The interaction environment of a protein in a cellular network is important in defining the role that the protein plays in the system as a whole, and thus its potential suitability as a drug target. Despite the importance of the network environment, it is neglected during target selection for drug discovery. Here, we present the first systematic, comprehensive computational analysis of topological, community and graphical network parameters of the human interactome and identify discriminatory network patterns that strongly distinguish drug targets from the interactome as a whole. Importantly, we identify striking differences in the network behavior of targets of cancer drugs versus targets from other therapeutic areas and explore how they may relate to successful drug combinations to overcome acquired resistance to cancer drugs. We develop, computationally validate and provide the first public domain predictive algorithm for identifying druggable neighborhoods based on network parameters. We also make available full predictions for 13,345 proteins to aid target selection for drug discovery. All target predictions are available through canSAR.icr.ac.uk. Underlying data and tools are available at https://cansar.icr.ac.uk/cansar/publications/druggable_network_neighbourhoods/.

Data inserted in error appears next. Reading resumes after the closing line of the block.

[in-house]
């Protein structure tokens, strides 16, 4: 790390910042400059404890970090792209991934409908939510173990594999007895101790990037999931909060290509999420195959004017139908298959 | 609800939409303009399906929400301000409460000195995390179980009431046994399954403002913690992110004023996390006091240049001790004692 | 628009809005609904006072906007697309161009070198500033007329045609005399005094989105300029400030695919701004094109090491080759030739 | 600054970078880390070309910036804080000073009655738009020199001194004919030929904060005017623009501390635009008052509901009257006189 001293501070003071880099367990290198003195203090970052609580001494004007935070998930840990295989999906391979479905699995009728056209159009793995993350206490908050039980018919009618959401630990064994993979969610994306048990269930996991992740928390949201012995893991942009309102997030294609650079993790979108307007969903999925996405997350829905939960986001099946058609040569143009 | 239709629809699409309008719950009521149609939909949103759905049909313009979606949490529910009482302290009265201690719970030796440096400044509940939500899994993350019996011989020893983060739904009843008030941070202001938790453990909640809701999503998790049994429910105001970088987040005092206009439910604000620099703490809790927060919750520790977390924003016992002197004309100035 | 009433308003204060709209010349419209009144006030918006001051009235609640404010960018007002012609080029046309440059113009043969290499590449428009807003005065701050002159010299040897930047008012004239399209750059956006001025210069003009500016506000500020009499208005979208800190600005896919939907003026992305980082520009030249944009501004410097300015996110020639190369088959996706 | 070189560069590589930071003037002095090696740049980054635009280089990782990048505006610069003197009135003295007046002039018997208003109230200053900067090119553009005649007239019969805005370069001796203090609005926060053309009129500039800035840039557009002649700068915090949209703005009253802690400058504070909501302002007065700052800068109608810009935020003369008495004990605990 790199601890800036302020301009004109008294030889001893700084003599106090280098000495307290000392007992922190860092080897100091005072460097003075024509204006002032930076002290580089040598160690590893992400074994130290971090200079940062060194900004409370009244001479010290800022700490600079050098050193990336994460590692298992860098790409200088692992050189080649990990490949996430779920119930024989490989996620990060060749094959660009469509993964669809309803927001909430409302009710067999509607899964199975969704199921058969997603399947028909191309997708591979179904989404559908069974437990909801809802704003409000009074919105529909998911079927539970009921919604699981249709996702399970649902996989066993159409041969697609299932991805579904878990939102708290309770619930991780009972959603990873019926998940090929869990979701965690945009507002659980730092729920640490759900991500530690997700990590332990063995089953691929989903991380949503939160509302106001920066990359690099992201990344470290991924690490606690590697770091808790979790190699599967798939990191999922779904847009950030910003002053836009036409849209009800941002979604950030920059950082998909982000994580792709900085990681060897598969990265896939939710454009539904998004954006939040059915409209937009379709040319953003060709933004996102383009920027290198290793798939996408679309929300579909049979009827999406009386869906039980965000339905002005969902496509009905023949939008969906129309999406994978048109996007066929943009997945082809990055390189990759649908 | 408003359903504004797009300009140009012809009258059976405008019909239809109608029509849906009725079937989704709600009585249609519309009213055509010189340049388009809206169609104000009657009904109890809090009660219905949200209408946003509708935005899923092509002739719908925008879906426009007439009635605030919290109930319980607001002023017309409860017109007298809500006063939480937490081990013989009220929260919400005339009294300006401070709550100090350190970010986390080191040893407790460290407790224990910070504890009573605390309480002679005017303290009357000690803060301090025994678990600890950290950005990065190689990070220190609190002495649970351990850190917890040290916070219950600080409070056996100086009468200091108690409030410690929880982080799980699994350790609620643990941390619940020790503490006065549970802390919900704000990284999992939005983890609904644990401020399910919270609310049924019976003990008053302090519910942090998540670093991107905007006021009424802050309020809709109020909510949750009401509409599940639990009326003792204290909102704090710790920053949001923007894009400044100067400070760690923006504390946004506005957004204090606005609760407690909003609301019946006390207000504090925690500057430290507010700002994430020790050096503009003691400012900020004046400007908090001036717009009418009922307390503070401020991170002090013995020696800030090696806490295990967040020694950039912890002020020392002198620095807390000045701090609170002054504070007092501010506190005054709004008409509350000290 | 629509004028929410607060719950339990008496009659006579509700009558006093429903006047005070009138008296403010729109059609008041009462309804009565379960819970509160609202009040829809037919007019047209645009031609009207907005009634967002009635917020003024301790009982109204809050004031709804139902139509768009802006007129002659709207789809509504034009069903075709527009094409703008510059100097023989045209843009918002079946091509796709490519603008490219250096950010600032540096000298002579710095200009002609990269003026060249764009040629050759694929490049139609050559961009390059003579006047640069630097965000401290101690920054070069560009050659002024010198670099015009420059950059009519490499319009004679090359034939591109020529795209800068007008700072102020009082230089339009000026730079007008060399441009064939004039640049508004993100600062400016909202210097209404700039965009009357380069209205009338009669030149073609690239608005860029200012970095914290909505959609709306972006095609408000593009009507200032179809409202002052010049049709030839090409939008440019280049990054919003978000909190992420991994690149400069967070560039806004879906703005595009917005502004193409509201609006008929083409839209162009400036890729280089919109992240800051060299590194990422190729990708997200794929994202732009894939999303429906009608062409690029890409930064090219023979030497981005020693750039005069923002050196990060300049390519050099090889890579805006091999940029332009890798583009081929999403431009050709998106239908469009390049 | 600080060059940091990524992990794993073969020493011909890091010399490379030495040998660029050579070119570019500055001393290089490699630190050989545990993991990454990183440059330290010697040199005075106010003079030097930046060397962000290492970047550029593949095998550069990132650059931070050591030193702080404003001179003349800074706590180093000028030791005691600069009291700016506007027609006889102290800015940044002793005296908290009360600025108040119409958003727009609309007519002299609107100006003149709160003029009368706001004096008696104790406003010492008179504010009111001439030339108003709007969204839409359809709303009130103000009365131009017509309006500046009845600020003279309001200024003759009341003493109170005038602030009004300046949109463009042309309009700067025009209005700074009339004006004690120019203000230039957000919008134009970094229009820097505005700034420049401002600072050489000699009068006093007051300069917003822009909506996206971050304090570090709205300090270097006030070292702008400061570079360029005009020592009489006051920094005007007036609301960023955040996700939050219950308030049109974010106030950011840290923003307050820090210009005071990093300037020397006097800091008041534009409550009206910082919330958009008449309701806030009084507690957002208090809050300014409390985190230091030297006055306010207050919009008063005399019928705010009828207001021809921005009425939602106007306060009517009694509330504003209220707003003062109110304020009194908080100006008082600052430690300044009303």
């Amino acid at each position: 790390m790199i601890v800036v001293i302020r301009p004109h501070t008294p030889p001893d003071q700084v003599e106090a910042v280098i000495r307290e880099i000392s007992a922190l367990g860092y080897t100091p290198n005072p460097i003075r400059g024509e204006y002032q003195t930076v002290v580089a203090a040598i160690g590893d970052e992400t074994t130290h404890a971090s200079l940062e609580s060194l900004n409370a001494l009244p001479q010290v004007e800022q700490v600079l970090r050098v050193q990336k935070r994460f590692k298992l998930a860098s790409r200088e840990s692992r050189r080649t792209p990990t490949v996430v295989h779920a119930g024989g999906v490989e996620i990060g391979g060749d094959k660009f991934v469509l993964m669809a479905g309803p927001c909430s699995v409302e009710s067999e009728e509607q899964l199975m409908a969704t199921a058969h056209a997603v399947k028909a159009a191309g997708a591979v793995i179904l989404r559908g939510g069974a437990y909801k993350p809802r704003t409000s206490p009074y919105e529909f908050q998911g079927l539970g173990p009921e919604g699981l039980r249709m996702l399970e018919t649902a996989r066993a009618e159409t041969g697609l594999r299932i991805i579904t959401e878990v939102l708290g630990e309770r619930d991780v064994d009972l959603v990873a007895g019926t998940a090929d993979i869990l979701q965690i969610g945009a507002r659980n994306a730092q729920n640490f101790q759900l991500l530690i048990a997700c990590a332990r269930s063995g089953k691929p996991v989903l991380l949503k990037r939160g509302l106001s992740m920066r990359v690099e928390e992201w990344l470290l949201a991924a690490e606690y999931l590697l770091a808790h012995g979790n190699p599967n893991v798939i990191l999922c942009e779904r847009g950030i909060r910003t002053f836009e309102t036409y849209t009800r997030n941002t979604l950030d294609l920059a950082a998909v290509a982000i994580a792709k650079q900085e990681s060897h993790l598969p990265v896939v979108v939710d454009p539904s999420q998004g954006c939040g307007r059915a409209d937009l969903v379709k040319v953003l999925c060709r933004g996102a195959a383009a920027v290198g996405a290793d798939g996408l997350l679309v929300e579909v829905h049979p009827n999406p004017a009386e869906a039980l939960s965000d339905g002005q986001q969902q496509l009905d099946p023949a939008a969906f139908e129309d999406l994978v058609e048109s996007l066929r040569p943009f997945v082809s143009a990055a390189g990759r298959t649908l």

Mitsopoulos, C., Schierz, A. C., Workman, P., & Al-Lazikani, B. (2015). Distinctive Behaviors of Druggable Proteins in Cellular Networks. PLoS Computational Biology, 11(12). https://doi.org/10.1371/journal.pcbi.1004597